The 5-channel Halo A 51, the work of respected designer John Curl, is not only gorgeous to look at, but delivers the goods with aplomb. Reviewer Kris Deering found it bettered his excellent reference amp, an Outlaw Audio Model 7900, saying “the A51 definitely had a more musical nature with it’s detailed top end,” a John Mayer track “was less fatiguing than with the Model 7900, and the instruments had a richer sound with better definition.” It’s THX Ultra2-certified, and rated at 250 watts per channel into 8 ohms with all channels driven—a spec it handily reached in our bench tests. (June 2012, Read Full Review)
Parasound Halo JC 1: $4,500
With a price tag that’s not for the weak of heart, this $4,500 monoblock amp rated at 400 watts into an 8 ohm load, will likely be used only for the front two channels in any theater set up. In that configuration, mated with the 5-channel A-51 to fill out seven channels, it took reviewer Kris Deering’s system to such new heights that he cashed in his retirement fund and bought his review samples, noting simply that “The JC 1s left my jaw on the floor.” (June 2012, Read Full Review)
$5,000 >
Cambridge Audio Edge A Integrated Amplifier: $5,000
Rather than throwing a big party, Cambridge Audio opted to celebrate its 50th anniversary with the Edge Series of meticulously designed stereo components. At its heart is the Edge A integrated amp, ready to deliver all the power you will need to drive any speaker and equipped with a versatile assortment of connections. Reviewer Dan Kumin ran the Edge A “all the way up to live, front-row levels with not one iota of sacrifice in transient edge and lower-octaves definition — not to mention depth, width, and image definition.” What more can you ask for? (December 2018/January 2019, Read Full Review)
McIntosh MC8207: $6,000
Classically beautiful, the MC8207 is a 7-channel amp based on the company’s highly regarded, $8,500 model MC207, but with the fancy analog VU meters replaced with LED meters instead, for $2,500 less. Dress it any way you want, this 200 watts per channel amplifier (with all channels driven) proved itself the real star of the $34,000 all-McIntosh system reviewed by Michael Fremer, who noted that, “it’s a rock-solid-sounding, high-power/high-performance, impeccably American-made amplifier that adds pride of ownership and bling factors that can’t be quantified.” (June 2012, Read Full Review)
ATI AT6005: $6,395
Founded in the early ’90s by Morris Kessler of SAE fame, ATI has spent much of its time working quietly behind the scenes building amplifiers for the likes of Adcom and Theta Digital. Comparing this 116-pound, 5 x 300-watt behemoth with his John Curl-designed reference amp, reviewer David Vaughn concluded, “If I were in the market for a new amp, the ATI would be at the top of my list, due to its low noise and seemingly endless power output.” Making the AT6005 even more recommendable is its confidence inspiring seven-year transferable warranty. (October 2014, Read Full Review)
Micromega M-150 Integrated Amplifier: $7,499
Orange Crush would be an appropriate nick name for the Micromega M-150 integrated amplifier/DAC, which packs 2 x 150 watts of Class AB power and a 32-bit digital-to-analog converter (DAC) into a chassis that’s only 2 inches tall. Its vibrant exterior screams excess but the M-150 is actually a basic component that does one job and does it well, though at a price: deliver reference-grade sound, whether you’re spinning virgin vinyl or streaming a hi-res file. For better or worse, it eschews extras such as Wi-Fi, onboard access to streaming services, and even an onscreen interface. (Posted 9/19/18, Read Full Review)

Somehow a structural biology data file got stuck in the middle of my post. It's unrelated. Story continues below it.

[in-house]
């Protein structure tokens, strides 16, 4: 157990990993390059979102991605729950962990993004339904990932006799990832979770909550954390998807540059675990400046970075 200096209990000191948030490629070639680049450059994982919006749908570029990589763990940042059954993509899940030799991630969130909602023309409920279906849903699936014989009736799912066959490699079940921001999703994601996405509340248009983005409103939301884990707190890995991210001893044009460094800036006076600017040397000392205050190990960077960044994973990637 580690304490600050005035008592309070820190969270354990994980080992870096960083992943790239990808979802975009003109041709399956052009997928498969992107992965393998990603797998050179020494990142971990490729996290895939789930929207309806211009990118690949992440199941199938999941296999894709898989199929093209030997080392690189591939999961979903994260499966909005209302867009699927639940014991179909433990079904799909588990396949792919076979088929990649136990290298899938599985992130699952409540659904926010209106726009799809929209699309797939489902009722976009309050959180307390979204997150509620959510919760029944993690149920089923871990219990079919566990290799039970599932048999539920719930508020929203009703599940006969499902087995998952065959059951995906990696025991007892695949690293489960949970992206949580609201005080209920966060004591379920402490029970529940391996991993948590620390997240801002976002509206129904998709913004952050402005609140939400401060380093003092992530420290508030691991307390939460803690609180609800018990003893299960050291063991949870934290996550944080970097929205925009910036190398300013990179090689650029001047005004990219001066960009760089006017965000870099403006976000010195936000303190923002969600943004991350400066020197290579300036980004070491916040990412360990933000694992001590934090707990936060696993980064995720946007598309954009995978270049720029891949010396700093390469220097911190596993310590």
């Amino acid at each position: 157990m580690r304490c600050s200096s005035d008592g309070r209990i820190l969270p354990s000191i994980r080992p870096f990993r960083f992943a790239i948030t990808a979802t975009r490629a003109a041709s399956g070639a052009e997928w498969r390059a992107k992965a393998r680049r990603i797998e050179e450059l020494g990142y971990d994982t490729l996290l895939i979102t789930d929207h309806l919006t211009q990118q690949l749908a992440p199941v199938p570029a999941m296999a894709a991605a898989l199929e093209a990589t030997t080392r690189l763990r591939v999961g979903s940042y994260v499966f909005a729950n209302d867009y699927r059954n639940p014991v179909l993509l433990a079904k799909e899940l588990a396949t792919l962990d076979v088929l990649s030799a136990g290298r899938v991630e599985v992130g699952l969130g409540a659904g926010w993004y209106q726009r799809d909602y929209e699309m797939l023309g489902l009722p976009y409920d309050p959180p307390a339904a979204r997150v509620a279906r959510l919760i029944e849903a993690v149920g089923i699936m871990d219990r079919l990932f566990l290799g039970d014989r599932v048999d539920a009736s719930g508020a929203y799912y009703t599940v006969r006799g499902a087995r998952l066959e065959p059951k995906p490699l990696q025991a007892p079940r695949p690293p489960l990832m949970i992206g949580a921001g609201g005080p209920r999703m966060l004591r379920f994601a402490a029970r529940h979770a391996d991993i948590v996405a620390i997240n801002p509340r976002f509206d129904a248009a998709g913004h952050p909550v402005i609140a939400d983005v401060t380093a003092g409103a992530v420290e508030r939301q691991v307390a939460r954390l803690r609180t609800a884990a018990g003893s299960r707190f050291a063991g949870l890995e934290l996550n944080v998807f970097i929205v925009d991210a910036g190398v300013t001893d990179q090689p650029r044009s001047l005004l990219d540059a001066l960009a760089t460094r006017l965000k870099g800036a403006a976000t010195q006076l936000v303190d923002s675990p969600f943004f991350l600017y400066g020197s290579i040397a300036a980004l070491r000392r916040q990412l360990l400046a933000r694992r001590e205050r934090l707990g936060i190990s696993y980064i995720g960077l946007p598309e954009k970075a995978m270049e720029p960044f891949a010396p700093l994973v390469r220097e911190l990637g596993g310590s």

Krell Theater 7 Amplifier: $7,500
From one of America’s pioneering high-end audio companies comes the audio equivalent of a Lamborghini — in this case, one that puts you in the driver’s seat with seven channels of pristine power. Pristine because Krell’s iBias technology delivers the benefits of a pure Class A amplifier design without a tradeoff in efficiency. Putting the Theater 7 to the test with a carefully chosen selection of music and movies, reviewer Michael Trei marveled at its ability to convey not only sledgehammer dynamics but subtlety and transparency. No small feat. (February/March 2019, Read Full Review)
Denon POA-A1HDCI: $7,500
This truly massive 10-channel (!) amplifier delivers 150 watts per channel and weighs 130 pounts; it has four power transformers with individual windings associated with each amplifier channel. With 7 of 10 channels driven in our bench tests (the most we could do), it handily achieved 169 watts. Kris Deering wrote, “On the upper end, the amp had a great sense of transparency... It provided crisp, detailed highs…If you’re looking for plenty of power and great low-end performance from a full-range speaker, you should consider the POA-A1HDCI.” (September 2009, Read Full Review)
Bryston 9B SST²: $8,095
As reviewer Fred Manteghian put it, the 9B SST² is a “nothing-held-back” old-school, five-channel Class A/B amplifier that’s easy to recommend for its ability to “absolutely astound you and connect you with your music.” Backed by an incomparable 20-year transferable warranty, this war horse delivers 120 watts per channel (200 into 4 ohms), each of which has a dedicated toroidal transformer and heatsinks “large enough to cool off a Google server.” (January 2013, Read Full Review)
Classe CD-5300: $9,000
The CD-5300 was our mate for Classe’s CT-SSP surround processor, with a power rating of 300 watts per channel into 8 ohms with all channels driven. Reviewer Fred Manteghian noted that his power-hungry Revel Salon speakers were delighted by its presence, and that “the CT-5300 exhibits that jump factor that’s all too hard to come by and makes scenes come alive.” (October 2010, Read Full Review)
Krell Chorus 7200: $9,500
It’s rare when a product comes along that truly advances the state of the art. Such is the case with the Chorus 7200, a new kind of Class A amplifier that delivers clean power without paying huge penalties in heat build-up and efficiency (the traditional Achilles heel of Class A). Krell’s iBias technology allows the amps to run in full Class A mode as needed, while minimizing heat generation. If cost is little or no object, the 7200 promises audio bliss with its ability to deliver 200 watts of bold power into seven channels— or 7 x 360 into 4 ohms. (April 2015, Read Full Review)